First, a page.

John: So, I am running for this office because we need another Louie Gohmert in office and not another Liz Cheney or Adam Kinzinger. I believe the voters of congressional district one will see my heart. This is one of the most conservative districts in Texas, and I am the most conservative candidate in this race. People like Liz Cheney have proved to us that not living in your district doesn’t ensure you represent your district’s beliefs. I think many people like Will Hurd tell us in Texas that they’re conservative, then they go to Washington and betray our trust. It’s people like him that motivated me to run for office. I can think of another guy from New York that did a great job for America and Texas, and I prefer Trump over Hurd any day.
Garrit: Yeah, you brought up something else I was going to ask. So, for clarification, you are based in Dallas, correct?
John: I split my time between Tyler and Dallas.
Garrit: Oh, you do? Okay. So, this is a two-part question. So, by being in Dallas, do you think that could hinder your chances of winning the primary, and what is your connection to this district?
John: I don’t think it’s going to hinder my ability to win this primary because I am the candidate who will make the decisions that they want their representative to make. That’s what we’re doing. We’re hiring a representative to do the job we want them to do, and I think I’m the candidate that’s going to do that. I’m going to go to Congress and do what I promise to do. I will be a fearless, Christian, constitutional conservative. I will fight for them. I will fight for America, and if something happens, I will be there for them. I’m still on the ground every single time, and I think I’m the candidate that shows that he’s been willing to be boots on the ground whenever his community has needed him. I am eager to fight for this country. As far as my connection to the district, it simply is the people. I share my time 90 miles away from the district, but we share so many viewpoints and how the world should be viewed. This is one of the most conservative areas in Texas. They believe in hard work and personal responsibility. They think that God should guide the decisions that you make. They believe in helping your fellow man and their community. So, there’s no difference between them and me.
Garrit: If you are elected, would you join the House Freedom Caucus?
John: Oh, they wouldn’t be able to keep me out. I’d be knocking on their door the first day of Congress.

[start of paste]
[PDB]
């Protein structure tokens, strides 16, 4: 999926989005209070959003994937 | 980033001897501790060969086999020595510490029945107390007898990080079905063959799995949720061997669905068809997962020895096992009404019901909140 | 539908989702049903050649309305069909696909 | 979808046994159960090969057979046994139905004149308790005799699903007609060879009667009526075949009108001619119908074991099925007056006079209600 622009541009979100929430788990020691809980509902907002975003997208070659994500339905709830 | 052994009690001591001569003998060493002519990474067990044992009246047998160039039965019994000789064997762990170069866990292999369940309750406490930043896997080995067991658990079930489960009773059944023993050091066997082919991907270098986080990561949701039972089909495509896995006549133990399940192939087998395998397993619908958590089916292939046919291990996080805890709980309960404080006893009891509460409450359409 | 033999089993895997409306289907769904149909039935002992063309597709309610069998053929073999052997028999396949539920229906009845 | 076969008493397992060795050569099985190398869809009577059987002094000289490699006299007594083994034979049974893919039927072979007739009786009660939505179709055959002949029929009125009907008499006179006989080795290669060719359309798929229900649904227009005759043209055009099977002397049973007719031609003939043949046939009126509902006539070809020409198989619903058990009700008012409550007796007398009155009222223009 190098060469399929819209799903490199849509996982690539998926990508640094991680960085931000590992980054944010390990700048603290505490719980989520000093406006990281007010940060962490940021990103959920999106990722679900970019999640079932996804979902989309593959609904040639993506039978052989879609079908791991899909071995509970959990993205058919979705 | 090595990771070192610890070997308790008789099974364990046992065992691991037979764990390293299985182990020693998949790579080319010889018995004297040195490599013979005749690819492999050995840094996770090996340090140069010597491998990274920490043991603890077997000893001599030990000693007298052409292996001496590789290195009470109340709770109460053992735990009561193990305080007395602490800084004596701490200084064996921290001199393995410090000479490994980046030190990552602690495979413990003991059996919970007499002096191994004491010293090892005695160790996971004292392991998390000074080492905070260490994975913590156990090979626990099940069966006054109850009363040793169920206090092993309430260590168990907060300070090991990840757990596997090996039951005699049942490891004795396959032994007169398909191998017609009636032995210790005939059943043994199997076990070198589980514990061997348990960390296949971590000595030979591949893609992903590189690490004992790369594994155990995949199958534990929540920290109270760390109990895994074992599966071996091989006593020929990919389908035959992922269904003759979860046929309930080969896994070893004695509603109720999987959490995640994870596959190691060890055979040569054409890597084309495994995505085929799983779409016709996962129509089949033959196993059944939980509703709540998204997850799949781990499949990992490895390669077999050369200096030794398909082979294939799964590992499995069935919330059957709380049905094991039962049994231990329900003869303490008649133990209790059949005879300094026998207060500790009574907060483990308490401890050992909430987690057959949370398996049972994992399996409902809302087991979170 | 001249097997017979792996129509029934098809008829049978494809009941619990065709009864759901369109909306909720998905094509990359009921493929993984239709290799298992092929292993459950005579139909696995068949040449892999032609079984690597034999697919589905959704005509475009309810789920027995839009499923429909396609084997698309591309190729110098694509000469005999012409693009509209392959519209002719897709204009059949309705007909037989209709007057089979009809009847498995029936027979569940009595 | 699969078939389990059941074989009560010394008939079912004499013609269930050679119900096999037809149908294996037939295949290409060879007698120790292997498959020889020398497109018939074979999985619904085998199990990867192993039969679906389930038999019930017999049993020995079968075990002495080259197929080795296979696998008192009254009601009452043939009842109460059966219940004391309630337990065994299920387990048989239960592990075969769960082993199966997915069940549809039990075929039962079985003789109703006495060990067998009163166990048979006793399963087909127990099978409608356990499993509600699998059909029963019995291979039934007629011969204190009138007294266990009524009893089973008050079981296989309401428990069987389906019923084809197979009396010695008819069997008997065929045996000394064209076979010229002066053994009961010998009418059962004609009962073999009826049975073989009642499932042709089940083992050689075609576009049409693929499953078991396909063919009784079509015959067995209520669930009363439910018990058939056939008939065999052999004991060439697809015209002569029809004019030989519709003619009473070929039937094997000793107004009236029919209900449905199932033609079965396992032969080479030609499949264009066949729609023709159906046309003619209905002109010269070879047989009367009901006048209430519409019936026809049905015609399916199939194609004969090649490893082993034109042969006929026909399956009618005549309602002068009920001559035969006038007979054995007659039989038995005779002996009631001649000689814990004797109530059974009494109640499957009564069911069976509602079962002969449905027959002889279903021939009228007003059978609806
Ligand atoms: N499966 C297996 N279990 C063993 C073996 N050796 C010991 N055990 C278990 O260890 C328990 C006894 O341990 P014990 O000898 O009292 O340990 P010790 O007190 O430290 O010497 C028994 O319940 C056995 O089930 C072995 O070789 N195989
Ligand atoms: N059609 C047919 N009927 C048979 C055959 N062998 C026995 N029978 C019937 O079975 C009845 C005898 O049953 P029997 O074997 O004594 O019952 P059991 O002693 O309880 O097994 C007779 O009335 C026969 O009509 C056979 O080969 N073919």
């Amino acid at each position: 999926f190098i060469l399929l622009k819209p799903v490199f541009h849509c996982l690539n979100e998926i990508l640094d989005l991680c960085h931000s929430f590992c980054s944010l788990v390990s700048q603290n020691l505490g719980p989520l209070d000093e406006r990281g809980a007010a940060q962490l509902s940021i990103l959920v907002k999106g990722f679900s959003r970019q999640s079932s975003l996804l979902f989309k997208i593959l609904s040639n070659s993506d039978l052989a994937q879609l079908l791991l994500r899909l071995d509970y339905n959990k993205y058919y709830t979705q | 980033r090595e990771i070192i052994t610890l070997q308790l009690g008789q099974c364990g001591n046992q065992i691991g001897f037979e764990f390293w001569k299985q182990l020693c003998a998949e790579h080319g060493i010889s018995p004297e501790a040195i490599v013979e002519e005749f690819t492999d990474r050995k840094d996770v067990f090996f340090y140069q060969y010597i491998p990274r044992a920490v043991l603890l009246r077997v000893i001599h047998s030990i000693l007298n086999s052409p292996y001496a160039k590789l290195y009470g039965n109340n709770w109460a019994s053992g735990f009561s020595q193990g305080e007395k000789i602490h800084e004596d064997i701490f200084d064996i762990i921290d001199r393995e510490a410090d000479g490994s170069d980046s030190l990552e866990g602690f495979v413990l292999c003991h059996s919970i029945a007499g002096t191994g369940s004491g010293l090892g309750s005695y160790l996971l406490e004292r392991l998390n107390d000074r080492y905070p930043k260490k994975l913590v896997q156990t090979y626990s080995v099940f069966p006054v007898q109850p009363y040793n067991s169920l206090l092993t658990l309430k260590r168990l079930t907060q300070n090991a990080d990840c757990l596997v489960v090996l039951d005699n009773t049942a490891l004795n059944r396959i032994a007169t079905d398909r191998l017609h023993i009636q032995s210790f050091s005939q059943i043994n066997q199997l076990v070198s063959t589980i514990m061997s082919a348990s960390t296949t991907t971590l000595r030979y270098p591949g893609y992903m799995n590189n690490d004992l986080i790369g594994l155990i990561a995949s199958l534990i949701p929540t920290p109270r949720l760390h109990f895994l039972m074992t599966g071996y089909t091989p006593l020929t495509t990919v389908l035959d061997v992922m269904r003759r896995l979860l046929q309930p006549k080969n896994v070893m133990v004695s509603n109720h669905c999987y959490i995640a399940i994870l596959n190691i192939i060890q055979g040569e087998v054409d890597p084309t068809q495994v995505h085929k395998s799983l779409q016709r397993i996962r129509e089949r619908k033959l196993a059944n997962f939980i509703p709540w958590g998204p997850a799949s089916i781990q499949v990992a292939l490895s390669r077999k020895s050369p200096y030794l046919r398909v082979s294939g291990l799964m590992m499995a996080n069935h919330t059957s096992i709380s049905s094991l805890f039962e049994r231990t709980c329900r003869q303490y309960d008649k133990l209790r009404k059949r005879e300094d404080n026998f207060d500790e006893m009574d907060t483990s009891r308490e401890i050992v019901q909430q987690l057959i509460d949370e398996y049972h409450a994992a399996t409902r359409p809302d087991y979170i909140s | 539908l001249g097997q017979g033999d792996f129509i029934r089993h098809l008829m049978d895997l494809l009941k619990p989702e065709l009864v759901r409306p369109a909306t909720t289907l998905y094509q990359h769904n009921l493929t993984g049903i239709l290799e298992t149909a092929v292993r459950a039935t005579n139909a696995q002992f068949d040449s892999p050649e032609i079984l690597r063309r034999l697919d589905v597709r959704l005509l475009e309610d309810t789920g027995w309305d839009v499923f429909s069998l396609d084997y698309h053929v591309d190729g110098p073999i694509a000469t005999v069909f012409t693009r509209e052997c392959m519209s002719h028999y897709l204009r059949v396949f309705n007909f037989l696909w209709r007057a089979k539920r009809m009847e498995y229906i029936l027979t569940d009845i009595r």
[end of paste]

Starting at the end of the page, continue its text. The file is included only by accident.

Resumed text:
Garrit: Moving on to some specific policy positions. What will be your number one priority whenever you get to Congress?
John: It all falls under the umbrella of protecting our First Amendment rights. All the other rights flow through this protection. Big Tech is a significant threat to our First Amendment and our way of life. They’re more dangerous than some foreign powers. It’s companies like Facebook, Instagram, and Twitter. They get protection enjoyed by our utility companies. These protections have allowed them to censor our president and conservatives across the country. Look at what they just did with Marjorie Taylor Green—she dared to think that FEMA resources shouldn’t be used to increase testing sites. All she did was give her opinion on how FEMA should spend resources. She wasn’t giving COVID facts. She wasn’t giving vaccines points. Twitter permanently suspended her account over repeated violations of Twitter’s COVID-19 misinformation policy. Why should Twitter even have a misinformation policy? Who are they to decide on what’s misinformation? So, this is the kind of censorship we have to fight, and I would introduce a bill to strip big tech of those protections afforded to them under Section 230 of the Communications Act of 1934 and declare them a public square. I would add language that comes with severe monetary penalties each time they decide to violate a citizens’ First Amendment right. So, they’ll have two choices—they can stop censoring Americans, or they can go bankrupt. I think they like dollars, and I think they’ll stop censoring Americans. Conservatives also need equal protection under the law; I would open up the Civil Rights Act of 1964 and add political thought and speech as protected categories. We need to have a legal recourse to protect employees from Woke companies, our students from intolerant universities and professors, and the general public from weaponized governmental agencies. I mean, if you need proof of this, look at what the IRS did under Obama to the Tea Party. Look at what the DOJ does to parents at school board meetings under Biden. We need to have legal recourse to stop them from behaving this way.
Garrit: You brought up your background in education earlier. What do you think is the federal government’s role in public education?